- Known for his defensive prowess, Hutchins long arms made him adept at blocking shots and rebounding
- Named to several All-America teams after he led the Cougars to the 1951 NIT championship, including first-team honors by Look, Helms, and Sporting News and third-team honors by UPI
- Set the BYU career record for rebounds (900) in just two seasons of recorded rebounding statistics; Kresimir Cosic broke the record in 1973
- Hutchins went on to star in the NBA, being named to five all-star teams during his seven years in the league ... named rookie of the year in 1952.
- Drafted with the second pick in the first round by the Tri-Cities Blackhawks
- An avid golfer Hutchins gained recognition in amateur golf in northern California
- After basketball Hutchins worked in real estate
Post BYU Honors and Societies
Selected as the No. 2 overall pick of the 1951 NBA Draft (when No. 1 pick Gene Melchiore was given a lifetime ban from playing in the NBA, Hutchins was recognized as being the No. 1 overall pick and was given the $7,000 bonus that was awarded to the top pick in the NBA Draft)
Played his NBA rookie season for the Milwaukee Hawks (now Atlanta)
Named the 1952 NBA Rookie of the Year
Led the NBA in rebounding (880) and was second in rebounding average (13.3) as a rookie (Hutchins and Wilt Chamberlain in 1960 are the only two players in NBA history to lead the league as a rookie)
Held the NBA single-season record for rebounds for a player under 6-6 until 1987 when Charles Barkley broke the record
Starter and Co-Captain of two Western Conference Championship teams (Fort Wayne, now the Detroit Pistons, 1955 and 1956). Fort Wayne lost in the Finals in 1955, and again in 1956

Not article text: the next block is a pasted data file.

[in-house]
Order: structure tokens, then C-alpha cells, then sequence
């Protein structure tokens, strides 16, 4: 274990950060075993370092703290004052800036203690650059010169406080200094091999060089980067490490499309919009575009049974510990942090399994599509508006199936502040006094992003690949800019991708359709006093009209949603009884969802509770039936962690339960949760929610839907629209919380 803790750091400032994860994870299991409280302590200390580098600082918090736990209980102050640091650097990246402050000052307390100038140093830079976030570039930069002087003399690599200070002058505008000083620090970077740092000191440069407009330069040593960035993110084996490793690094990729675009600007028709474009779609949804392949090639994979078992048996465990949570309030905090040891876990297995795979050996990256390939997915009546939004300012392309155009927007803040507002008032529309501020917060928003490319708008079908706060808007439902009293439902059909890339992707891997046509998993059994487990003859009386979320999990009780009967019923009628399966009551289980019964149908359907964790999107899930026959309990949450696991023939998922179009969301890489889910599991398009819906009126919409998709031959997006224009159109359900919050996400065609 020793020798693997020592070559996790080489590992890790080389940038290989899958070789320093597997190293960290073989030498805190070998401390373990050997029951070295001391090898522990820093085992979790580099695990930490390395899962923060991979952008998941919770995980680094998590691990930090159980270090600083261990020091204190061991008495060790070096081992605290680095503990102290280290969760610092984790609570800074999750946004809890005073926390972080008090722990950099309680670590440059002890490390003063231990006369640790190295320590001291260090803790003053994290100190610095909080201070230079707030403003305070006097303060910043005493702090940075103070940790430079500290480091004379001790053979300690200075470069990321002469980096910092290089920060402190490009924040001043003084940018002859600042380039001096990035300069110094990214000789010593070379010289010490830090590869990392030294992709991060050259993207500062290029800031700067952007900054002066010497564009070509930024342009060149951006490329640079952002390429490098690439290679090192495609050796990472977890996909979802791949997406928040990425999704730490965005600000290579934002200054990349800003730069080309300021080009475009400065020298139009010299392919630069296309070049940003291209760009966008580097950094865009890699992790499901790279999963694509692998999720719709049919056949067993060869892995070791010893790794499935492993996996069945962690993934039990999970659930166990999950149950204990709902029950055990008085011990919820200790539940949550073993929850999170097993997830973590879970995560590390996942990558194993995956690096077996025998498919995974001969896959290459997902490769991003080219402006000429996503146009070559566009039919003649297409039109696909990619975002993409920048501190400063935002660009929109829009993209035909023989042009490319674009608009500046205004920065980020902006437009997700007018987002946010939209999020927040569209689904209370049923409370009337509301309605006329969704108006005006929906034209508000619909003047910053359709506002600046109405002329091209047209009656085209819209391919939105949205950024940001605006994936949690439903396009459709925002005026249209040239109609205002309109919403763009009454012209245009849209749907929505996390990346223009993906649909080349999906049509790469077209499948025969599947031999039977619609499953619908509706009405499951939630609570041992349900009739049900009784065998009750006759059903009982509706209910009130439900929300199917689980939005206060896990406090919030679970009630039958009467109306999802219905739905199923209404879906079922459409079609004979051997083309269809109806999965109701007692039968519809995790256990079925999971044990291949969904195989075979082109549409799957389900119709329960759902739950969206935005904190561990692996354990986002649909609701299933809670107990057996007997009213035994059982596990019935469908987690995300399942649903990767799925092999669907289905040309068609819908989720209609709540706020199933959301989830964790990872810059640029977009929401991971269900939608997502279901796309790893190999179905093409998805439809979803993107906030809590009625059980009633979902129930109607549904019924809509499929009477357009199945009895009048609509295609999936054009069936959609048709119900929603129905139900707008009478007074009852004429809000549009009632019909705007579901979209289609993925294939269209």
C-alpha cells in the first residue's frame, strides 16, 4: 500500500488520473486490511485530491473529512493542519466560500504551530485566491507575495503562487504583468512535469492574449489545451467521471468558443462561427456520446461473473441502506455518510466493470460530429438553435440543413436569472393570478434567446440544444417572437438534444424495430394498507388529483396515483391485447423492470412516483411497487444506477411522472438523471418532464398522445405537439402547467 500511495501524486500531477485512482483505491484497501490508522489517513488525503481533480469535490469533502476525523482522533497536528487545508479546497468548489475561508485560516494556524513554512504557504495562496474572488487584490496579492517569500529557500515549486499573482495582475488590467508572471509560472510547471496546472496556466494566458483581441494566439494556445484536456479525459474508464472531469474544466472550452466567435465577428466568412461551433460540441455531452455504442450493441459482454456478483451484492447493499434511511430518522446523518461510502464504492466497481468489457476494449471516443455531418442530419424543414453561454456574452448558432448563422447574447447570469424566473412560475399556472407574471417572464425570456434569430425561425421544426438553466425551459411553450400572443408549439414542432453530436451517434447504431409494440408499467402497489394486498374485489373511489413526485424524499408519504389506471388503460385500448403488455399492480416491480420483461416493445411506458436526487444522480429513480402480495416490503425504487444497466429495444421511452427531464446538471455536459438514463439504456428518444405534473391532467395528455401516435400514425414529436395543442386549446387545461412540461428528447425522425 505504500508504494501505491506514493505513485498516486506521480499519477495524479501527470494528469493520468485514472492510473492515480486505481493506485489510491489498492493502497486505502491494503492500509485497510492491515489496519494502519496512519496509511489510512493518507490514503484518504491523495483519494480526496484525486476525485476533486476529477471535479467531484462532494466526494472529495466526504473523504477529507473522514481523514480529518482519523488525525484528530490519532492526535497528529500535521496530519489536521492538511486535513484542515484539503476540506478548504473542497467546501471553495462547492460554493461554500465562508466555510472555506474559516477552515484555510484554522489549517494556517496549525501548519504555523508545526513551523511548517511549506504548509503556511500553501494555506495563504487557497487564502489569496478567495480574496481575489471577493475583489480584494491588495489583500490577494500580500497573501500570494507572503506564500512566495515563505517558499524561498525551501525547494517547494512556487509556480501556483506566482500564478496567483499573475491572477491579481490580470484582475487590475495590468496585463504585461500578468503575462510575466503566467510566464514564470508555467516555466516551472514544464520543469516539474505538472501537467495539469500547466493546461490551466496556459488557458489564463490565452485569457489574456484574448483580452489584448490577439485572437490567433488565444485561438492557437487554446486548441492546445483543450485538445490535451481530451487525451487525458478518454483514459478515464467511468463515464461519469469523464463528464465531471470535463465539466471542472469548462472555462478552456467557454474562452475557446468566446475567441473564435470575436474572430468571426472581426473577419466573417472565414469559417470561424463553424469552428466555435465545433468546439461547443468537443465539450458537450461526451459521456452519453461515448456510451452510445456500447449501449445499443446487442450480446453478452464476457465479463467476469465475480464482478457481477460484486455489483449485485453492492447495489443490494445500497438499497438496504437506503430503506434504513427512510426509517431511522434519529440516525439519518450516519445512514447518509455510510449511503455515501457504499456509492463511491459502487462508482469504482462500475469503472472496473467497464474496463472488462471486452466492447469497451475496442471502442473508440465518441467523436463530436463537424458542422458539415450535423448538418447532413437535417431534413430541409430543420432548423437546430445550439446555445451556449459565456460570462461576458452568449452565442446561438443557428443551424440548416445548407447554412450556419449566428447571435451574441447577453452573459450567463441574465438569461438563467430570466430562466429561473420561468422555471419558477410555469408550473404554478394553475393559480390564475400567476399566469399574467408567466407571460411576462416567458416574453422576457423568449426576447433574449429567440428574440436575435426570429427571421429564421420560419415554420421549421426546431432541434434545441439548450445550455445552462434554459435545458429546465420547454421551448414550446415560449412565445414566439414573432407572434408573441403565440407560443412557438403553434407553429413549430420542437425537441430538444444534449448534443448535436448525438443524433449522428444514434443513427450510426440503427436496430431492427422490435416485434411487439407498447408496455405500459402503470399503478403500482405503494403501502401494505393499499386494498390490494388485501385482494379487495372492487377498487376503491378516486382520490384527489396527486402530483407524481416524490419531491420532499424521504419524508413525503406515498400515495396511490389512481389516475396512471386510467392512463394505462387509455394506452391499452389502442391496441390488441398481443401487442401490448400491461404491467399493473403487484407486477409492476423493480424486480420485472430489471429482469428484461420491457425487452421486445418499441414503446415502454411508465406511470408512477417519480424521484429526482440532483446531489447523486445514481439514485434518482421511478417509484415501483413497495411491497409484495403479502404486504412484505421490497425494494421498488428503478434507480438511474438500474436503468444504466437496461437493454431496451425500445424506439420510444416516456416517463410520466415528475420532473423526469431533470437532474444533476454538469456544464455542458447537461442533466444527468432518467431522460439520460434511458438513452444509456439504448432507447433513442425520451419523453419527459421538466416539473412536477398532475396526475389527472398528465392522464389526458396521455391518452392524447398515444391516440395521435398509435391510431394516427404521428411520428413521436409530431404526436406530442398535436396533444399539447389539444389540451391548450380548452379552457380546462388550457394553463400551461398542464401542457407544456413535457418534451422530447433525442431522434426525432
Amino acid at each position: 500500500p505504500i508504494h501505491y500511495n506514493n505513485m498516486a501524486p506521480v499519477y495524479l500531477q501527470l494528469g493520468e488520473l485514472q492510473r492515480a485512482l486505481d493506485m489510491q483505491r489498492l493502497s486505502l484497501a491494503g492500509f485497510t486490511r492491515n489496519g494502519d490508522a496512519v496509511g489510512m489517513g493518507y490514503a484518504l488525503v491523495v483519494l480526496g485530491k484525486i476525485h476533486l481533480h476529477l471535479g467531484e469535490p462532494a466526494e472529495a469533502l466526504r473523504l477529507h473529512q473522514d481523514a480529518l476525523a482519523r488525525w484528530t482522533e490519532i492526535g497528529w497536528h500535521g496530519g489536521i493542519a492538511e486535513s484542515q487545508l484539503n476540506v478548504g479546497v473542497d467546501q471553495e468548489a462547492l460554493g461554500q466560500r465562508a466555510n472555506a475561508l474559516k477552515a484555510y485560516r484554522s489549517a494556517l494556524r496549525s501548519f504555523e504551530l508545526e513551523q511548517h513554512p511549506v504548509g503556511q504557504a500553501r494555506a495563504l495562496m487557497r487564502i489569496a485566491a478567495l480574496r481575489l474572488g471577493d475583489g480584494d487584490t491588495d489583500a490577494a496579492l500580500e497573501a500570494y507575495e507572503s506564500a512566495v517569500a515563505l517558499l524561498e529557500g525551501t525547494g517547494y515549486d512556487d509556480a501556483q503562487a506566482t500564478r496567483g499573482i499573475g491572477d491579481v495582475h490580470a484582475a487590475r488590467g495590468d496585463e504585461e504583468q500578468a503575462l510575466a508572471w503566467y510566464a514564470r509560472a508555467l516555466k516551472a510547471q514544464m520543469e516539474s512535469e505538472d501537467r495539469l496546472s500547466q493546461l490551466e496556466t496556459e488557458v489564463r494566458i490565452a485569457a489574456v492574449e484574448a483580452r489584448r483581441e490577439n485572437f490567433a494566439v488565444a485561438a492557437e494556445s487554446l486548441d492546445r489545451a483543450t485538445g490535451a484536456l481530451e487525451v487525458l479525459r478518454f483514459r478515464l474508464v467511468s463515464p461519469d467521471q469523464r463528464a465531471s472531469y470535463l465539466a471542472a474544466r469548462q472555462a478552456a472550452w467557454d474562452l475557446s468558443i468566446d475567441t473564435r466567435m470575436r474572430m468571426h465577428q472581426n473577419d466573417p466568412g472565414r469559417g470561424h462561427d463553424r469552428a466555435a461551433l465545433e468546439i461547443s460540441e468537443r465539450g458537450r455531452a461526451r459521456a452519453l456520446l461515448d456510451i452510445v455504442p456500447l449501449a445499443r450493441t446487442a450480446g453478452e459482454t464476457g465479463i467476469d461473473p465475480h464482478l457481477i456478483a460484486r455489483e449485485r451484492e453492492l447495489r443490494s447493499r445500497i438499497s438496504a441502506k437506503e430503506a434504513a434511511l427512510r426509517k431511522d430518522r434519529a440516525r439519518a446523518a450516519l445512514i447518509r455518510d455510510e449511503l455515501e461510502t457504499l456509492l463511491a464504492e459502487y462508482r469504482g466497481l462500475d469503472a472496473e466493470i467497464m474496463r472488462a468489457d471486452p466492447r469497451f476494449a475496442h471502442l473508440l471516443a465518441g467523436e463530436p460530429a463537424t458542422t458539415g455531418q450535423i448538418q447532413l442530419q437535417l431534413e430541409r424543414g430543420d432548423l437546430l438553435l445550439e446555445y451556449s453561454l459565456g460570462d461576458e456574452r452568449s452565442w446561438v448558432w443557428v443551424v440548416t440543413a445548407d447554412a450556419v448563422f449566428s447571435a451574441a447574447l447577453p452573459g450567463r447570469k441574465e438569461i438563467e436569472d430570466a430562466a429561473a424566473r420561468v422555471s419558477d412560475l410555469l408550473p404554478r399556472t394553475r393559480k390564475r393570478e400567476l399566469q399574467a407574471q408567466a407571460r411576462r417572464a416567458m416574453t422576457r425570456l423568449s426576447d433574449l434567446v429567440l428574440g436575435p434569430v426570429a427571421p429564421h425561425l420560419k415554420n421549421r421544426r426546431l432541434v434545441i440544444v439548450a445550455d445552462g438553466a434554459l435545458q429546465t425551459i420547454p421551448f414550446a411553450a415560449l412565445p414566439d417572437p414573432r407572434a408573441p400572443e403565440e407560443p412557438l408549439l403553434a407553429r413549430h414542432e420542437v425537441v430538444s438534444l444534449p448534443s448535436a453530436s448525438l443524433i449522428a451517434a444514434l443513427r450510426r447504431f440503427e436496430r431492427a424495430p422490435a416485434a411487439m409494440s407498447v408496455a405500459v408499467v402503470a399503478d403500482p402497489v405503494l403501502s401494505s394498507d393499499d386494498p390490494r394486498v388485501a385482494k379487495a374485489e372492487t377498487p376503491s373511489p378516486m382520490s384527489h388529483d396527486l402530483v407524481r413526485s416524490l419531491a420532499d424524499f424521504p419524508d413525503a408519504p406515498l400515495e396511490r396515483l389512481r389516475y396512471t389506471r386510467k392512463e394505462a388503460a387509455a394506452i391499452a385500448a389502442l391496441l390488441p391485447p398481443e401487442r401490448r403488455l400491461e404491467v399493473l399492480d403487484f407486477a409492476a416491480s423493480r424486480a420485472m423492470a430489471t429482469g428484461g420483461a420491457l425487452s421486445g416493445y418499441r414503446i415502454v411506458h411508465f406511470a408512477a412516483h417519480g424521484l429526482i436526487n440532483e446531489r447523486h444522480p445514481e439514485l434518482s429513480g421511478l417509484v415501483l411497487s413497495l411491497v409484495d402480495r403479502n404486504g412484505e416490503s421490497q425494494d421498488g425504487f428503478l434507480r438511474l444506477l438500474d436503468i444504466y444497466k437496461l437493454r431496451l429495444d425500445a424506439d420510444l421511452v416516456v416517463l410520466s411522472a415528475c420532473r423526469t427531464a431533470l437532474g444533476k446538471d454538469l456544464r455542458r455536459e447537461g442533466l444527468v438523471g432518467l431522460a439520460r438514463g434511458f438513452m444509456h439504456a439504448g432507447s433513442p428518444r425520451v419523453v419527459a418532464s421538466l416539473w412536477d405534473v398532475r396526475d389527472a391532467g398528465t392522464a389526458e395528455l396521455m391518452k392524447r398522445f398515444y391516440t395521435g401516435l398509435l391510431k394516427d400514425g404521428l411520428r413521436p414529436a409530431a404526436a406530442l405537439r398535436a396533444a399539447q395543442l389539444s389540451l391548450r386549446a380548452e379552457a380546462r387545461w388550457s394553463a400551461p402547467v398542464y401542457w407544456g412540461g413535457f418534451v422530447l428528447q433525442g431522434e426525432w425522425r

Played in four NBA All-Star games (1953, 1954, 1956, 1957), started in three (1953, 1954, 1956); also named an all-star in 1958 but was injured and did not play
Finished fourth in NBA MVP voting in 1956, behind Bob Pettit, Paul Arizin and Bob Cousy
Retired from the NBA following a severe knee injury in 1958
NBA career totals: 4,851 points, 4,186 rebounds and 1,298 assists
In 2010, ESPN’s Dave Ramsey called Mel one of the “greatest defenders in NBA history”
- While playing for the Fort Wayne Pistons, his team won the Western Division title three times
- Inducted into the BYU Hall of Fame in 1976
Year G FGM FTM P-AVE 47-48 26 67 36 170-6.5 49-50 34 153 94 400-11.8 50-51 37 227 117 571-15.4 Totals 97 447 247 1141-11.8
1976 BYU Hall of Fame
1951 was a momentous year for Mel Hutchins. He played on BYU’s NIT championship team and was also chosen to play in the NIT all-star game and voted its most valuable player. The Helms Athletic Foundation chose him for the All-American collegiate basketball team that same year.
In 1951 he became the NBA’s number-one draft choice, and in his first year of professional basketball he was chosen as rookie of the year. He played professional basketball for seven years in the NBA and was selected to the All-Star Team five times.